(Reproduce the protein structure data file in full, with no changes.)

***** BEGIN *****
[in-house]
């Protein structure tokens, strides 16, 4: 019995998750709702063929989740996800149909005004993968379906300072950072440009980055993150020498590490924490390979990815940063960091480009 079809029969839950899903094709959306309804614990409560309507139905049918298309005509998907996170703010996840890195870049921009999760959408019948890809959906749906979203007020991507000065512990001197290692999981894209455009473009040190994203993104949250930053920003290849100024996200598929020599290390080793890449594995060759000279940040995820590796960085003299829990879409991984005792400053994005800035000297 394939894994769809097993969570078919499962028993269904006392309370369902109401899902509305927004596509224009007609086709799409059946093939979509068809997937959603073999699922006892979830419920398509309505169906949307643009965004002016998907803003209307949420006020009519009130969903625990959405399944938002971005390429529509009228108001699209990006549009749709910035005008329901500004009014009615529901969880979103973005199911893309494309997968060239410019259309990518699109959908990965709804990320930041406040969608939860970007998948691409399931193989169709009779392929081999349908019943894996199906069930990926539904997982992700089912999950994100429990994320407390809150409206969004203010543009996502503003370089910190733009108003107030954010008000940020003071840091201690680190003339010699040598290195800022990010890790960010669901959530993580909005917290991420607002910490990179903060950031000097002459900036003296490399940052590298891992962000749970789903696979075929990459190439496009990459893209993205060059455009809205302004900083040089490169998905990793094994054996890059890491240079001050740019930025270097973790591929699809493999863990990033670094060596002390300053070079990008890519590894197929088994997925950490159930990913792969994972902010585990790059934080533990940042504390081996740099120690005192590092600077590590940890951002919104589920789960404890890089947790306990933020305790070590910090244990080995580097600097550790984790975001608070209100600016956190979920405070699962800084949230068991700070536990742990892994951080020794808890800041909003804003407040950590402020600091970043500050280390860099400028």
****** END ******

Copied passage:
[in-house]
């Protein structure tokens, strides 16, 4: 019995998750709702063929989740996800149909005004993968379906300072950072440009980055993150020498590490924490390979990815940063960091480009 079809029969839950899903094709959306309804614990409560309507139905049918298309005509998907996170703010996840890195870049921009999760959408019948890809959906749906979203007020991507000065512990001197290692999981894209455009473009040190994203993104949250930053920003290849100024996200598929020599290390080793890449594995060759000279940040995820590796960085003299829990879409991984005792400053994005800035000297 394939894994769809097993969570078919499962028993269904006392309370369902109401899902509305927004596509224009007609086709799409059946093939979509068809997937959603073999699922006892979830419920398509309505169906949307643009965004002016998907803003209307949420006020009519009130969903625990959405399944938002971005390429529509009228108001699209990006549009749709910035005008329901500004009014009615529901969880979103973005199911893309494309997968060239410019259309990518699109959908990965709804990320930041406040969608939860970007998948691409399931193989169709009779392929081999349908019943894996199906069930990926539904997982992700089912999950994100429990994320407390809150409206969004203010543009996502503003370089910190733009108003107030954010008000940020003071840091201690680190003339010699040598290195800022990010890790960010669901959530993580909005917290991420607002910490990179903060950031000097002459900036003296490399940052590298891992962000749970789903696979075929990459190439496009990459893209993205060059455009809205302004900083040089490169998905990793094994054996890059890491240079001050740019930025270097973790591929699809493999863990990033670094060596002390300053070079990008890519590894197929088994997925950490159930990913792969994972902010585990790059934080533990940042504390081996740099120690005192590092600077590590940890951002919104589920789960404890890089947790306990933020305790070590910090244990080995580097600097550790984790975001608070209100600016956190979920405070699962800084949230068991700070536990742990892994951080020794808890800041909003804003407040950590402020600091970043500050280390860099400028």